Why Lethal Weapon 3 Was So Bad That It Destroyed A Great Franchise In Mere Minutes

I love Lethal Weapons 1 and 2. I think they influenced my life in ways I’m not sure I can or should quantify. They are at the pinnacle of the modern action genre; a perfect one, two punch. The original Lethal Weapon invented the modern template for the buddy/cop film and made stars out of Mel Gibson and Danny Glover. Lethal Weapon 2 is arguably one of the few sequels to best the original and Joe Pesci resurrected his career with his (IMHO) Oscar worthy performance. 2 also gave us some of the most hissable action film villains in those arrogant, racist, South African diplomats (Joss Ackland’s sneering “diplomatic immunity!” is etched in memory). Best of all, it did what a sequel should– it continued the story and took these characters in new directions, rather than retread the previous films.

I saw Lethal Weapon 3 opening night, May 15th 1992. It was because of youth, perhaps, that I lacked the intellectual tools to fully express what I felt when it was over. Maybe it was disbelief that they had fumbled the ball so badly. It wasn’t until years later that I was able to watch this movie and admit out loud, “This movie fucking sucks really hard!” And it hurt to say it because…this was a Lethal Weapon movie.

It’s literally the opening scene of Lethal Weapon 3 that ruins what was once a beautiful thing to me. Riggs and Murtaugh arrive at a call– there’s a bomb in an office building. However, the police have already secured the scene, evacuated the necessary parties and the bomb squad is en route. Murtaugh agrees it’s under control and turns to leave. But Riggs really wants to try and defuse this bomb. He insists, even. And so they go inside, and against Murtaugh’s repeated warnings, Riggs tries to defuse the bomb and fails. They run away from the building as it completely collapses in an over-the-top, spectacular fashion. And it’s now clear that this franchise no longer takes these characters seriously or even understands who they are. We know Riggs has always been a little reckless, a little wild, maybe lets his anger get the better of him at times. This is first time we’ve seen him do something utterly stupid and unnecessary with no motivation. He’s not suicidal anymore. He’s not in a blind, vengeful rage. There is no logical reason for him to even WANT to defuse this bomb. This is not Riggs doing something wild and dangerous in the heat of the moment, this is him doing something childish.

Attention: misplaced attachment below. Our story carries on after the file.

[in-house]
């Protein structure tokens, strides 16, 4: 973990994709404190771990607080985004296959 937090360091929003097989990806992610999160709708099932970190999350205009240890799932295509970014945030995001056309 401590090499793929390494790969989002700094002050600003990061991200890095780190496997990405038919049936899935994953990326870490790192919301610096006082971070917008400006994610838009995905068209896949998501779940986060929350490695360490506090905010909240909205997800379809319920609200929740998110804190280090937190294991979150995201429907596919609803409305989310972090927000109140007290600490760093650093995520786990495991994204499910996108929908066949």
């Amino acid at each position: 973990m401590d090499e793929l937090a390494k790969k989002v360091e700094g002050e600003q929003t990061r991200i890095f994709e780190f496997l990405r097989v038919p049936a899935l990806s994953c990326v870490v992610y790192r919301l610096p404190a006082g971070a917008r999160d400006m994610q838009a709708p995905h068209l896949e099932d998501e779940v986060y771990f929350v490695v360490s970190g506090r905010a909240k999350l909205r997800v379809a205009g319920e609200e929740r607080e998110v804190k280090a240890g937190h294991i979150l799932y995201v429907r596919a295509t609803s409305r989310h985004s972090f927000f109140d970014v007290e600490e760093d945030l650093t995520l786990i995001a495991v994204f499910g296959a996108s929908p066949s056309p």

Yeah, watching a building collapse is impressive. But they didn’t have to ruin a character to have their big opening grabber. You could have easily shuffled events so that Riggs and Murtaugh are forced to go in. Maybe there are still people in the building and the bomb squad won’t get there in time. Riggs’ Special Forces experience with mercury switches and the like makes him the most qualified for the task. Then you can have your grabber and Riggs is still the character we know and love and the movie maintains a relatively adult sensibility. But no. It only the opening scene of the third movie and Lethal Weapon has become a parody of itself.

And what happens in the very next scene? Riggs and Murtaugh are busted down to traffic duty because of the bomb debacle. Isn’t that great? How funny! We don’t need to take these characters seriously anymore.  While it is a likely outcome of the previous scene’s events, it’s more akin to Police Academy than Lethal Weapon. So yeah, Riggs and Murtaugh are now cutting parking tickets and the characters are complete jokes and at the mercy of a film the tone of which is so wildly off it’s comparable to Beverly Hills Cop 3. Except unlike that film, Lethal Weapon 3 has mostly the same creative team as the first two so what’s the excuse here?

And you think it can’t get worse but then they stop a jaywalker and things devolve to Riggs pulling his gun, threatening to kill him and make it look like suicide. Hilarious…Not only is this gag a boring cliche, this film came out on May 15th of 1992. That’s a little over two weeks after the LA riots. Savvier filmmakers might’ve understood this scene was in poor taste and snipped it out. Even savvier filmmaker might’ve realized police brutality never funny in the first place…